The news report  goes on to say concentrations of 8, 000 + are found in the Tittabawassee River. That is old data. Dow found 23,000 ppt near the W. Michigan Park and the banks of the river near Imerman Park top out near 20,000 ppt. The Saginaw River has concentrations as high as 16,000 ppt.
Dow receives EPA citation
Saginaw News
By Jean Spenner
The U.S. Environmental Protection Agency has cited Dow Chemical Co.
with Clean Air Act violations at its Midland operations.
.........The EPA said the company violated testing, operating, monitoring, record keeping, reporting and notification requirements. In addition, EPA says that Dow has exceeded emissions and other limits.

EPA also filed a complaint against Dow for failing to comply with the Emergency Planning and Community Right-to-Know Act. This from the company who has launched a multi million dollar Human Element ad campaign announcing its "vision of addressing some of the most pressing economic, social, and environmental concerns facing the global community in the coming decade."
According to  Chemical and Engineering news this latest public relations pitch finds Dow outspending the American Chemistry Council on its essential 2 campaign, which debuted last year with a 2006 price tag of  about $20 million.  http://pubs.acs.org/cen/news/84/i26/8426dowchemical.html
Think globally act locally. Look around the watershed.
 MDCH Community Event
This Thursday from 9am to 1pm in Morley Plaza Downtown Saginaw Michigan Department of Community Health will be hosting activities for the public to answer questions about safe fishing, fish consumption and the fish advisories on our local rivers and Bay. Please plan on attending.  If you have questions please call Kory Groetsch at MDCH 517-335-9935 or  groetschk@michigan.gov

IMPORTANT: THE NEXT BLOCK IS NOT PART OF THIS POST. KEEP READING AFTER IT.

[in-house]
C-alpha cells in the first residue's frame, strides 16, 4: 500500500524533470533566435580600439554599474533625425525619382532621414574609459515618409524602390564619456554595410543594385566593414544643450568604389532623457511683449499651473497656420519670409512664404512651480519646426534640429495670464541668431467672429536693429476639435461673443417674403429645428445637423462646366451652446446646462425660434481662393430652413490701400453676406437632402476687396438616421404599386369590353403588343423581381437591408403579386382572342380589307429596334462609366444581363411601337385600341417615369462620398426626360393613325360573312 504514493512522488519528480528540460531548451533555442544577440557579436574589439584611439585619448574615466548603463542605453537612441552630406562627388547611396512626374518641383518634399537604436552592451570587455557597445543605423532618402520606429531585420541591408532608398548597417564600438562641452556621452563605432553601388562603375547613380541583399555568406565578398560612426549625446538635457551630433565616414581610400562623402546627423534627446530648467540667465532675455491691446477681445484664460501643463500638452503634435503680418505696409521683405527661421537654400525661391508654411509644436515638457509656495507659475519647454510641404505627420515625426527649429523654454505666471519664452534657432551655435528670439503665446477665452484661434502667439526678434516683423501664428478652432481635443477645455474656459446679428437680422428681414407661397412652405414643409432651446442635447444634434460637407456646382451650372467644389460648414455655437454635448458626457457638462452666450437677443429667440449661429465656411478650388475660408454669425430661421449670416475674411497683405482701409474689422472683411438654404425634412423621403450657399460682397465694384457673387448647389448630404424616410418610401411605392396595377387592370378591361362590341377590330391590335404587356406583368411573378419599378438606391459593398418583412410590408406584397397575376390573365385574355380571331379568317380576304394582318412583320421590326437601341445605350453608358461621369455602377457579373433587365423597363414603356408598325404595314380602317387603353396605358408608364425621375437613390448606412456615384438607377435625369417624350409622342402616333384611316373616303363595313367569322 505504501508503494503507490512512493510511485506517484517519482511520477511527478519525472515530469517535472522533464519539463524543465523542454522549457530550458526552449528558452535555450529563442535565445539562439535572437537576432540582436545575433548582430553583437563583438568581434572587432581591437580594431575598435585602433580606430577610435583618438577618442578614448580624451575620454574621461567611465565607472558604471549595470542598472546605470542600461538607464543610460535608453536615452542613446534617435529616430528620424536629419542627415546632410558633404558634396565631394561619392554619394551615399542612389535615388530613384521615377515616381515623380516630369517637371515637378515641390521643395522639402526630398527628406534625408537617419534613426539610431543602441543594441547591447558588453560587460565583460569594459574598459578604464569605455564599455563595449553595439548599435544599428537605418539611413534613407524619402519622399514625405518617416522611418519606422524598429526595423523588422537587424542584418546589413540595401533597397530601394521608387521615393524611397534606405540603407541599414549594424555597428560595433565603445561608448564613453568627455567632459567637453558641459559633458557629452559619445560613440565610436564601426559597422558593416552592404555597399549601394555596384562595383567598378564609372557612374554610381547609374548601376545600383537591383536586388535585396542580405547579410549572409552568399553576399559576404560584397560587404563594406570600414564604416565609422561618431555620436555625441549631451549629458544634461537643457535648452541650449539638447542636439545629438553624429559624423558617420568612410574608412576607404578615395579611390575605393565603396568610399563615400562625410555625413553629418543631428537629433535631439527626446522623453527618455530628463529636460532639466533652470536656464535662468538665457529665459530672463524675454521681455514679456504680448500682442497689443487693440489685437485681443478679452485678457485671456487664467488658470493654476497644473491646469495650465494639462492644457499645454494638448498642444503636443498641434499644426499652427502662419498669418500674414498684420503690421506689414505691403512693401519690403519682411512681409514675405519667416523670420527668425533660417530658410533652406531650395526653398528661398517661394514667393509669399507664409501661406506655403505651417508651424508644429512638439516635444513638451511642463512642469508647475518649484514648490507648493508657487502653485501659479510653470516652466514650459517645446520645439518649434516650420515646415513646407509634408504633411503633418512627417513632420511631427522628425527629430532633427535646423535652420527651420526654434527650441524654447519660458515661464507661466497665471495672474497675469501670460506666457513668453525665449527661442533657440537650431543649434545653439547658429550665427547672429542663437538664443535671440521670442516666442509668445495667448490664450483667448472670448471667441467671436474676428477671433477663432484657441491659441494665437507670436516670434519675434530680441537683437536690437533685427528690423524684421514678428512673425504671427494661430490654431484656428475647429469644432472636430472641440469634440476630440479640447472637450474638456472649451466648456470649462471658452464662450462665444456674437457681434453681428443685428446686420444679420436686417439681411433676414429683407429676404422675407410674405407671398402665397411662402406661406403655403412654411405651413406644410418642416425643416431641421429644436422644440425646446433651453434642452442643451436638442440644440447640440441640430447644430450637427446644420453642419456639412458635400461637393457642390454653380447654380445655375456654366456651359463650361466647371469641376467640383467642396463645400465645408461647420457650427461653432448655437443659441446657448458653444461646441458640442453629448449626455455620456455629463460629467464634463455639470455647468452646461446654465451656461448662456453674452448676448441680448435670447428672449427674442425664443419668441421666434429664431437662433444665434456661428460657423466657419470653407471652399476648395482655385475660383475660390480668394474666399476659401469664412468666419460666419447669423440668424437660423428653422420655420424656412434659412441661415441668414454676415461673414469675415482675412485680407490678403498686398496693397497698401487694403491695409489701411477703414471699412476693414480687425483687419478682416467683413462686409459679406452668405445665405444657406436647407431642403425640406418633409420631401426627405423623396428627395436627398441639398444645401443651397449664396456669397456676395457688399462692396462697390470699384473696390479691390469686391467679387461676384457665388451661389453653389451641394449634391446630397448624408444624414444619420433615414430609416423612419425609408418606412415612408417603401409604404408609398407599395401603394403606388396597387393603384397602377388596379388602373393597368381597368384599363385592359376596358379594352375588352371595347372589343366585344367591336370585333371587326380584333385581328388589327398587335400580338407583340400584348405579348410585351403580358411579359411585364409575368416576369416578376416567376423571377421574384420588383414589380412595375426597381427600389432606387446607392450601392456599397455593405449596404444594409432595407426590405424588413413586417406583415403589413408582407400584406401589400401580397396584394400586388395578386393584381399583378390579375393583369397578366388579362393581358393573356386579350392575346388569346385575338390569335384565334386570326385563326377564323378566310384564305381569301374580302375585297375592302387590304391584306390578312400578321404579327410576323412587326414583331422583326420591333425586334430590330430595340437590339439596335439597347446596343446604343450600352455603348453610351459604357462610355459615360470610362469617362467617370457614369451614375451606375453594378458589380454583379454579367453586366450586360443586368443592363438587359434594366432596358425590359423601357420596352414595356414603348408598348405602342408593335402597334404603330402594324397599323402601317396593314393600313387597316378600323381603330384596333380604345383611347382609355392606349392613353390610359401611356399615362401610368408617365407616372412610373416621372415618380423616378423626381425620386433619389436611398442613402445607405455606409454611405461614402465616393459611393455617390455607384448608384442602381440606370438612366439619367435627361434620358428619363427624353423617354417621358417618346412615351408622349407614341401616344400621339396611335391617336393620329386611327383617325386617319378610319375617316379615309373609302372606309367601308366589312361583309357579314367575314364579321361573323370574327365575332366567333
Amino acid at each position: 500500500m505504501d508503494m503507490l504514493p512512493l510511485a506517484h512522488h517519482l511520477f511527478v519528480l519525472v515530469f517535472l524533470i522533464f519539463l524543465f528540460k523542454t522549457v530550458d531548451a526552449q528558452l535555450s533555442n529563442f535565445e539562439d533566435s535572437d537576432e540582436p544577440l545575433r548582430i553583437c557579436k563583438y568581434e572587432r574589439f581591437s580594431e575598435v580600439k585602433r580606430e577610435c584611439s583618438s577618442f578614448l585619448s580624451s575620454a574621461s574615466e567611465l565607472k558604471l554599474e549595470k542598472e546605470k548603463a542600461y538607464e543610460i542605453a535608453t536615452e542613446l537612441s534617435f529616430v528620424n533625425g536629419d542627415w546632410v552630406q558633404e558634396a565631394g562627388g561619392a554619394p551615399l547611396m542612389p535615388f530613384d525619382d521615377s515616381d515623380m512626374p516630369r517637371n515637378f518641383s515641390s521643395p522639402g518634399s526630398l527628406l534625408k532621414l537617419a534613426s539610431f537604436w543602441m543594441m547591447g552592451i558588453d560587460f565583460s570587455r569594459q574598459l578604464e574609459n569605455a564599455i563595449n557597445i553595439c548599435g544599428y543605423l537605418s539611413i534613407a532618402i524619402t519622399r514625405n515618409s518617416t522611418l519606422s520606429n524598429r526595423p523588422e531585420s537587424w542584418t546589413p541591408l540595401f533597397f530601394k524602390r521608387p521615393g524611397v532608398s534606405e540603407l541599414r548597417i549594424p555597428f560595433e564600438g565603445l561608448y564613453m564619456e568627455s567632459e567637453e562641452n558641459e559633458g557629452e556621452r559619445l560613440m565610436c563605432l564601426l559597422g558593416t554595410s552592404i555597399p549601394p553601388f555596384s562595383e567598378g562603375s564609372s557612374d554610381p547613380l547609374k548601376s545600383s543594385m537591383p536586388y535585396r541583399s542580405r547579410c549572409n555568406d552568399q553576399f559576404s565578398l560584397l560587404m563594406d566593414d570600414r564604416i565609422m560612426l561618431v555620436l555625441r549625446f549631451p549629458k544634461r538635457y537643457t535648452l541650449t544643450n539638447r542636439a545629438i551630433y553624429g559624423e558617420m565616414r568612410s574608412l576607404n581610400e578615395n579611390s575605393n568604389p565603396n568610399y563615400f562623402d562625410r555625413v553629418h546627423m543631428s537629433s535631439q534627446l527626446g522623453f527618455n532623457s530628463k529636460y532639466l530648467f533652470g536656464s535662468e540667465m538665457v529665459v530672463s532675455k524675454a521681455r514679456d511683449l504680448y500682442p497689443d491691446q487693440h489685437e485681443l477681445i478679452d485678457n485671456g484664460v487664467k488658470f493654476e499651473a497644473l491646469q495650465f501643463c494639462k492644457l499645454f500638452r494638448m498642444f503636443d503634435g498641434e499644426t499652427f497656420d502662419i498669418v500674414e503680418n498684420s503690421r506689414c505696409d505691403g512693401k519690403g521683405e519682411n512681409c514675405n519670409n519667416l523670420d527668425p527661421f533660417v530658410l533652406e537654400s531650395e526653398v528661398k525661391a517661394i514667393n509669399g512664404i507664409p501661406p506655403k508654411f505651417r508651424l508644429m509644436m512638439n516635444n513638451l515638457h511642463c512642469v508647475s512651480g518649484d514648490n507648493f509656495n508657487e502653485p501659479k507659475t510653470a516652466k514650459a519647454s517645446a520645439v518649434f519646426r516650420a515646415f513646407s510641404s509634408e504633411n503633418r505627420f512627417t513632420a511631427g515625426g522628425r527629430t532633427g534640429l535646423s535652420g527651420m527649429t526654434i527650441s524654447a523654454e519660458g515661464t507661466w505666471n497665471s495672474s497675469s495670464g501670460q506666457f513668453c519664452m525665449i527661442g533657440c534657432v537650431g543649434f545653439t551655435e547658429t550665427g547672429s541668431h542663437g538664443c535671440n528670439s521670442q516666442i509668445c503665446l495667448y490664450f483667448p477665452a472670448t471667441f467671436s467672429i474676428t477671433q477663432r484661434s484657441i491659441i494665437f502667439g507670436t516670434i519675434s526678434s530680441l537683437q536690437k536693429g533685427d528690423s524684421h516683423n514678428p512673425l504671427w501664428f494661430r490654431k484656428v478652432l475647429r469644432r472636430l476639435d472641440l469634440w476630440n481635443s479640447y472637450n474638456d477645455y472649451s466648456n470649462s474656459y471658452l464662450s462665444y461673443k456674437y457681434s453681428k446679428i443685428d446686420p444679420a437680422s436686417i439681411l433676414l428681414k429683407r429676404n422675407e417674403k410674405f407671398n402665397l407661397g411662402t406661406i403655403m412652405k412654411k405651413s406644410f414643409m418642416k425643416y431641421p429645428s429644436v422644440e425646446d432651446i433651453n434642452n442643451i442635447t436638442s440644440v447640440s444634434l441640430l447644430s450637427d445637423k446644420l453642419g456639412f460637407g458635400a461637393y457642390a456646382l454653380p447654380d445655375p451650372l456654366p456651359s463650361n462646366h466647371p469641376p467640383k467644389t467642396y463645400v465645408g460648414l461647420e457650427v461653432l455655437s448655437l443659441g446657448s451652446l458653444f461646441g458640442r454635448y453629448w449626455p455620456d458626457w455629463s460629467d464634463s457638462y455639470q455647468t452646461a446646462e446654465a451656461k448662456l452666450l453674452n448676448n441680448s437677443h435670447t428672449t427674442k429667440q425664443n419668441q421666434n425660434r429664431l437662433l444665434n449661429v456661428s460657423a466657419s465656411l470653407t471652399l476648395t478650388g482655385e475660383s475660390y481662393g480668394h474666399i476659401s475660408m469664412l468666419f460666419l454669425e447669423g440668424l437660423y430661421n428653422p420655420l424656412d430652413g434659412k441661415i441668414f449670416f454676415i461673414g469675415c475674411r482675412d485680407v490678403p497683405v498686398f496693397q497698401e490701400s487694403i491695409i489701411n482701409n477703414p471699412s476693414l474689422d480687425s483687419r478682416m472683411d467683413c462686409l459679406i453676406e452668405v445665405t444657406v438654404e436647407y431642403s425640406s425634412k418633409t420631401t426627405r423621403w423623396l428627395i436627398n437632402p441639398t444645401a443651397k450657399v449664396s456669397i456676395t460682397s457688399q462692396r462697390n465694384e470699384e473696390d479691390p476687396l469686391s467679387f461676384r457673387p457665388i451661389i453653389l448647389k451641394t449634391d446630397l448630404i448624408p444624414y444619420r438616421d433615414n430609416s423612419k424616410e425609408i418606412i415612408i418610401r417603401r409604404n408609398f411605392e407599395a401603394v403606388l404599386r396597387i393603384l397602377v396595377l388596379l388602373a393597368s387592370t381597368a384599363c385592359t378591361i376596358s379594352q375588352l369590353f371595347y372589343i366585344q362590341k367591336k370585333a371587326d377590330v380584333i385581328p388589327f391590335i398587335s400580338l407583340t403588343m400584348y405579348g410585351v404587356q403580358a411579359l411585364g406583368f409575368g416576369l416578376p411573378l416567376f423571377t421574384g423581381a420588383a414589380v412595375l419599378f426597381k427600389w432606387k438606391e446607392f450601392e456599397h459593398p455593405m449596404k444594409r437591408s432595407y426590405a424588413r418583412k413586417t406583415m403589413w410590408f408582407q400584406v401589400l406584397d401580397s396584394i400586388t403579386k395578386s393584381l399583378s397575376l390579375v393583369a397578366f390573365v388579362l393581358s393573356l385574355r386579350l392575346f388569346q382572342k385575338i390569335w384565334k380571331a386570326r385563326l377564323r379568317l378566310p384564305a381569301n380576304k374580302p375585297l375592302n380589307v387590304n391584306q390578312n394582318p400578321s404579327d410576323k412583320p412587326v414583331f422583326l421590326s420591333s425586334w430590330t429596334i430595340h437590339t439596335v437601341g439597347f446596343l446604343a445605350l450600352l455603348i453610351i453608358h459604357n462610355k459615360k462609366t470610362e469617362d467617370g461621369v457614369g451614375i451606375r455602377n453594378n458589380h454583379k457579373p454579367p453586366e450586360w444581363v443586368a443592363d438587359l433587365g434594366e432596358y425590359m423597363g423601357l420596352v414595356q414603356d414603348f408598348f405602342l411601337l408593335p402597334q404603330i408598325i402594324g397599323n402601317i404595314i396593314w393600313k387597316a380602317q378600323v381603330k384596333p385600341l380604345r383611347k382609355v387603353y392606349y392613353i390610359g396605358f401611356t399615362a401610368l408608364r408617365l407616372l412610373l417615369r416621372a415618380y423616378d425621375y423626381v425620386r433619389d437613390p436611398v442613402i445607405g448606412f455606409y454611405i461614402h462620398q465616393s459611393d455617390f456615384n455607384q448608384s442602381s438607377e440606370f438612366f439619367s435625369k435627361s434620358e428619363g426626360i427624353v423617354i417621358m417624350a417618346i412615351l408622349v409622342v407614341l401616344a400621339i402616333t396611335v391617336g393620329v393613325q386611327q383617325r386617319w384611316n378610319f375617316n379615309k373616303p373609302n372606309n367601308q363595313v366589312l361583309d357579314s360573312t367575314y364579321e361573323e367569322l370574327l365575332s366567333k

For Immediate Release: June 29, 2006
Contact: Carol Goldberg (202) 265-7337

10,000 EPA SCIENTISTS PROTEST LIBRARY CLOSURES — Loss of Access to Collections Will Hamper Emergency Response and Research

Washington, DC — In an extraordinary letter of protest, representatives for 10,000 U.S. Environmental Protection Agency scientists are asking Congress to stop the Bush administration from closing the agency’s network of technical research libraries. The EPA scientists, representing more than half of the total agency workforce, contend thousands of scientific studies are being put out of reach, hindering emergency preparedness, anti-pollution enforcement and long-term research, according to the letter released today by Public Employees for Environmental Responsibility (PEER).

What can you do? Please read the report and then call the Congressional Switchboard #  202-224-3121 ask to speak to your elected official and tell him or her  the public's access to science and information MUST NOT be denied. Communities need access to  information if citizens are to participate in their government and not be led around blindly. Information and transparency should never be a casualty in a democracy...............
Michelle Hurd Riddick
Lone Tree Council


For additional articles like this one, go to the Tittabawassee River Watch web site www.trwnews.net. for complete coverage of the Tittabawassee River Dow Chemical dioxin contamination saga.. The source organization's web site link is listed above. The Newspaper / Media page of our site contains an extensive archive of media articles dating back to January 2002. The Newspaper / Media page may be accessed by scrolling down to the bottom of the CONTENTS section and clicking on the Newspaper/Media link.